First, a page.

Halloween isn't just a Celtic tradition brought over through Irish immigration, transforming into a day when the veil between the spiritual world and our physical plane is the thinnest, thus prompting children and adults alike to don costumes to scare away those monsters who would seek to harm us. It's also a time for laughs.
Because hey, if you can't laugh at monsters, then they win the battle. Don't let them win.
Port Coquitlam's Second Storey Theatre is fighting the good fight with its third-annual Vamprov show, an improvised production with the simple premise of "humans vs vampires." But catch this, the show changes every night. Why? Because so do the audience members, and it's ultimately them who decide the fate of the show.
"It's a lot of fun to be an audience member because you literally control the show," said Rachelle Tomm, one of Second Storey's go-to improvisers.
But Graham Myers, the art director for Second Storey and an improviser himself, said he doesn't want to scare people off, because audience members are only involved as much as they want to be and the theatre has a serious no-bullying-the-audience clause.
He also wants people to know the show isn't meant to be ridiculously scary. It's over-thetop, fun and accessible for all ages.
"The thing is, it's scary, but not too scary," he said. "My four-and-a-halfyear-old niece came and she loved it."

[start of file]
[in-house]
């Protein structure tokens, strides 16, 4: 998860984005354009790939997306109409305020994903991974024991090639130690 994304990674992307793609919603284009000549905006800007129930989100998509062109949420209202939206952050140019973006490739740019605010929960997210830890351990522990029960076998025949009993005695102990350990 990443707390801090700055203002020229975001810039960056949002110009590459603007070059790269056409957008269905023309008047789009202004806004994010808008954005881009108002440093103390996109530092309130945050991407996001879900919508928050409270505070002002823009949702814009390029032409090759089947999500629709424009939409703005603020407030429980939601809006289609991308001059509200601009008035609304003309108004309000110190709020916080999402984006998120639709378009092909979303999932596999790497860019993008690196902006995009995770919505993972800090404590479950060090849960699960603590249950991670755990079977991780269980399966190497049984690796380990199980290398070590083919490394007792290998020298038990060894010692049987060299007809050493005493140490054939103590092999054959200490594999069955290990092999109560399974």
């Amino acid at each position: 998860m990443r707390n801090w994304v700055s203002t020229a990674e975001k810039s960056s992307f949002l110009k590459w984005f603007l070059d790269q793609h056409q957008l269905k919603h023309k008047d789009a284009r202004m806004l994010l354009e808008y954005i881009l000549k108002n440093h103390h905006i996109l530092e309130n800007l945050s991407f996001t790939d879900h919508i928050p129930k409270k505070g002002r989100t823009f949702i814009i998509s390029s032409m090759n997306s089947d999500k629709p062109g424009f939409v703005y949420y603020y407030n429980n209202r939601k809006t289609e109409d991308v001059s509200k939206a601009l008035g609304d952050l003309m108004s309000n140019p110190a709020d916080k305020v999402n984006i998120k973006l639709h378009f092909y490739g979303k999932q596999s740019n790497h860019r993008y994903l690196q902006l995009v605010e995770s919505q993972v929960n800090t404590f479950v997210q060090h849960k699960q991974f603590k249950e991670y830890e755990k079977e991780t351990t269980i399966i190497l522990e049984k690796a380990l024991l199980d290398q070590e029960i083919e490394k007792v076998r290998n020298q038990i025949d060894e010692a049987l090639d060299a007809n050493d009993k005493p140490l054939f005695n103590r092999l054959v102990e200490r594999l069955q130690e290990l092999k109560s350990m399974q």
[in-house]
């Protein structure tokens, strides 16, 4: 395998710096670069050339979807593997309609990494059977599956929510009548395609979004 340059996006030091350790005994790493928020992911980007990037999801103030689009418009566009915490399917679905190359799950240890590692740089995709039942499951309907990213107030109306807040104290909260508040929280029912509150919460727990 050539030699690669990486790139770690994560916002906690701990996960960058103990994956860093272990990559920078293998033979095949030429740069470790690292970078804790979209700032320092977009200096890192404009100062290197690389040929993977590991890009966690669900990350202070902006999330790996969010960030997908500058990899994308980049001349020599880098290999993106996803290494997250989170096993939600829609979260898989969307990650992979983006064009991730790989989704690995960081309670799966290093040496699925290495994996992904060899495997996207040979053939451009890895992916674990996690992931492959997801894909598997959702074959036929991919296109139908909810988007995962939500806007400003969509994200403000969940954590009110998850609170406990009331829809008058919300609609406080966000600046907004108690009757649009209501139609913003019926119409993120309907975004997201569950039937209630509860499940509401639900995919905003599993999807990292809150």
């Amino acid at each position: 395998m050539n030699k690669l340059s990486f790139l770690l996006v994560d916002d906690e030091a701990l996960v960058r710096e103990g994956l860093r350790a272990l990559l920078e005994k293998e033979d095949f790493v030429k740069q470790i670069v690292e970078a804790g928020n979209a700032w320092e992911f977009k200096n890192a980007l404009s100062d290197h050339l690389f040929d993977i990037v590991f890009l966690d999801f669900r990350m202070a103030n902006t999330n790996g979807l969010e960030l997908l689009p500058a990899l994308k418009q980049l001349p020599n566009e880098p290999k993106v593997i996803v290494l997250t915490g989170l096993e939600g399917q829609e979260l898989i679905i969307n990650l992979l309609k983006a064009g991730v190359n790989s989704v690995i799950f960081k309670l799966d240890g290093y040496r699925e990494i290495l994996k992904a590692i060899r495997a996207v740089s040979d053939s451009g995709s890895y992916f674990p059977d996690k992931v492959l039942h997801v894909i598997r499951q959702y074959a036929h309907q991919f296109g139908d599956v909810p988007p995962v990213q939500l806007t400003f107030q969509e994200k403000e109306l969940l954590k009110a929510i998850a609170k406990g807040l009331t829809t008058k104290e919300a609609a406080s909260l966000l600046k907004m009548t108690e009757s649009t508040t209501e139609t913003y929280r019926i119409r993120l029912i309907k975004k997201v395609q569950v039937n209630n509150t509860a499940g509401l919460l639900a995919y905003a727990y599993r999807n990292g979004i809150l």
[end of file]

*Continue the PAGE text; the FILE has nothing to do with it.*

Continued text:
Based on the "humans vs. vampires" premise, the show involves the "human" team picking a theme - will they be a group of nerds? Jocks? Hipsters? Once decided, they get into character and face-off against the "vampire" team in a series of improv games.
Once the show is over, the audience chooses through the classic applause-o-meter which team was the best.
Second Storey is known throughout the community as a go-to source for comedy. The group puts on shows every week, including four to five this month for Vamprov alone.
The group is open to anyone interested in improv, and members offered wise words to those who might be thinking about what improv can do for them.
"A lot of the people here are here because improv is such a great tool you can use for anything in your life," Myers said.
One of Second Storey's veteran actors, Jennifer Pielak said it's good to learn how to adapt and react, but improv is also about more than that.
"It's such a great tool for anyone because you get to learn to listen in a different way and react differently," she said. "It's so powerful. You have so much power when you learn about yourself."
Second Storey offers classes to students at five high schools in the Tri-Cities, as well as anyone else interested, at their theatre at 201-2550 Shaughnessy St.
For more information visit sstimprov.com or e-mail Pielak at email@example.com, or Myers at firstname.lastname@example.org.
Vamprov runs through Saturday, Oct. 26, with shows running Friday and Saturday evening. For the last weekend of the show, anyone wearing a costume will be entered into a draw for tickets to a 30-hour Improvathon.
"[People] should come see it because ... I had like a tagline. It's the most hilarious, spooky ... I don't know. It's awesome, it's such a great show with huge committed characters that will knock you off your feet with how huge they are," Myers said.
© Copyright 2013